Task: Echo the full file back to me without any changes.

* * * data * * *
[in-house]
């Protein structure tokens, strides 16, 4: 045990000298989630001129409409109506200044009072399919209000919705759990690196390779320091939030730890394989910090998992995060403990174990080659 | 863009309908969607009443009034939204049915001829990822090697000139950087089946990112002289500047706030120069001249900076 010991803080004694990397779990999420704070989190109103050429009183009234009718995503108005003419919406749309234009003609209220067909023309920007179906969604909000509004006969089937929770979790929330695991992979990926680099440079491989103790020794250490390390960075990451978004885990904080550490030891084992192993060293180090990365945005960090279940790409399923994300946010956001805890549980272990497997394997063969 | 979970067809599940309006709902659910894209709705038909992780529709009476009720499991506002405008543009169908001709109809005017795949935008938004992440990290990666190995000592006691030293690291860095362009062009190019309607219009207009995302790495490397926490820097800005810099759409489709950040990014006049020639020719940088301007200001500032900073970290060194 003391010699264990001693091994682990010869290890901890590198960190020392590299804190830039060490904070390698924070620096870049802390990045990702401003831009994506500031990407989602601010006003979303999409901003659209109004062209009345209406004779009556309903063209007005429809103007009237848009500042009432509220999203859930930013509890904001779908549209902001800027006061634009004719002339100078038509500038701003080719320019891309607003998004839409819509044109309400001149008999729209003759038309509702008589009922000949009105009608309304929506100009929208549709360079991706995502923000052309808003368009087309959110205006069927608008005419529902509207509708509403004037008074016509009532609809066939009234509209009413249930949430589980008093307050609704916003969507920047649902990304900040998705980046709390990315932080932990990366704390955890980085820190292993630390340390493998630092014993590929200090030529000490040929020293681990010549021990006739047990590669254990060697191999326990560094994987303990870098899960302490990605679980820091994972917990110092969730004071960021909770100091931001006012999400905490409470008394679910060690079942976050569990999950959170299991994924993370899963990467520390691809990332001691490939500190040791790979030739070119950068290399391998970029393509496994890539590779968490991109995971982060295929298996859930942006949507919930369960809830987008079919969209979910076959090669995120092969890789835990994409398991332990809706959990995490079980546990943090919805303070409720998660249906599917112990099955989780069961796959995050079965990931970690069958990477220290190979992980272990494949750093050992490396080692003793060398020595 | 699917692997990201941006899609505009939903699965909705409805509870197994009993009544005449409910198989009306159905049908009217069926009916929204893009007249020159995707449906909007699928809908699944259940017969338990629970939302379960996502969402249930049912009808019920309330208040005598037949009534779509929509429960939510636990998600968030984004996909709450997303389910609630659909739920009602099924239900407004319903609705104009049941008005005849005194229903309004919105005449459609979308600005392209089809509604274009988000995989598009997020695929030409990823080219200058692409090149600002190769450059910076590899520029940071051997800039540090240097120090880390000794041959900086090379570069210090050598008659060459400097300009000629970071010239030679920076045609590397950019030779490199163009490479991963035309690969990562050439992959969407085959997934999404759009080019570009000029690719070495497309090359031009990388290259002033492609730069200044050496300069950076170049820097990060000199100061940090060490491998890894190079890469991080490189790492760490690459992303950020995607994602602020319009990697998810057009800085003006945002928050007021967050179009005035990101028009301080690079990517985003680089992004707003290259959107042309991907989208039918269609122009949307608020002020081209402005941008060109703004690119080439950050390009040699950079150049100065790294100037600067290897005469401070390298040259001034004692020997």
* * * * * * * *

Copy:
[in-house]
């Protein structure tokens, strides 16, 4: 045990000298989630001129409409109506200044009072399919209000919705759990690196390779320091939030730890394989910090998992995060403990174990080659 | 863009309908969607009443009034939204049915001829990822090697000139950087089946990112002289500047706030120069001249900076 010991803080004694990397779990999420704070989190109103050429009183009234009718995503108005003419919406749309234009003609209220067909023309920007179906969604909000509004006969089937929770979790929330695991992979990926680099440079491989103790020794250490390390960075990451978004885990904080550490030891084992192993060293180090990365945005960090279940790409399923994300946010956001805890549980272990497997394997063969 | 979970067809599940309006709902659910894209709705038909992780529709009476009720499991506002405008543009169908001709109809005017795949935008938004992440990290990666190995000592006691030293690291860095362009062009190019309607219009207009995302790495490397926490820097800005810099759409489709950040990014006049020639020719940088301007200001500032900073970290060194 003391010699264990001693091994682990010869290890901890590198960190020392590299804190830039060490904070390698924070620096870049802390990045990702401003831009994506500031990407989602601010006003979303999409901003659209109004062209009345209406004779009556309903063209007005429809103007009237848009500042009432509220999203859930930013509890904001779908549209902001800027006061634009004719002339100078038509500038701003080719320019891309607003998004839409819509044109309400001149008999729209003759038309509702008589009922000949009105009608309304929506100009929208549709360079991706995502923000052309808003368009087309959110205006069927608008005419529902509207509708509403004037008074016509009532609809066939009234509209009413249930949430589980008093307050609704916003969507920047649902990304900040998705980046709390990315932080932990990366704390955890980085820190292993630390340390493998630092014993590929200090030529000490040929020293681990010549021990006739047990590669254990060697191999326990560094994987303990870098899960302490990605679980820091994972917990110092969730004071960021909770100091931001006012999400905490409470008394679910060690079942976050569990999950959170299991994924993370899963990467520390691809990332001691490939500190040791790979030739070119950068290399391998970029393509496994890539590779968490991109995971982060295929298996859930942006949507919930369960809830987008079919969209979910076959090669995120092969890789835990994409398991332990809706959990995490079980546990943090919805303070409720998660249906599917112990099955989780069961796959995050079965990931970690069958990477220290190979992980272990494949750093050992490396080692003793060398020595 | 699917692997990201941006899609505009939903699965909705409805509870197994009993009544005449409910198989009306159905049908009217069926009916929204893009007249020159995707449906909007699928809908699944259940017969338990629970939302379960996502969402249930049912009808019920309330208040005598037949009534779509929509429960939510636990998600968030984004996909709450997303389910609630659909739920009602099924239900407004319903609705104009049941008005005849005194229903309004919105005449459609979308600005392209089809509604274009988000995989598009997020695929030409990823080219200058692409090149600002190769450059910076590899520029940071051997800039540090240097120090880390000794041959900086090379570069210090050598008659060459400097300009000629970071010239030679920076045609590397950019030779490199163009490479991963035309690969990562050439992959969407085959997934999404759009080019570009000029690719070495497309090359031009990388290259002033492609730069200044050496300069950076170049820097990060000199100061940090060490491998890894190079890469991080490189790492760490690459992303950020995607994602602020319009990697998810057009800085003006945002928050007021967050179009005035990101028009301080690079990517985003680089992004707003290259959107042309991907989208039918269609122009949307608020002020081209402005941008060109703004690119080439950050390009040699950079150049100065790294100037600067290897005469401070390298040259001034004692020997």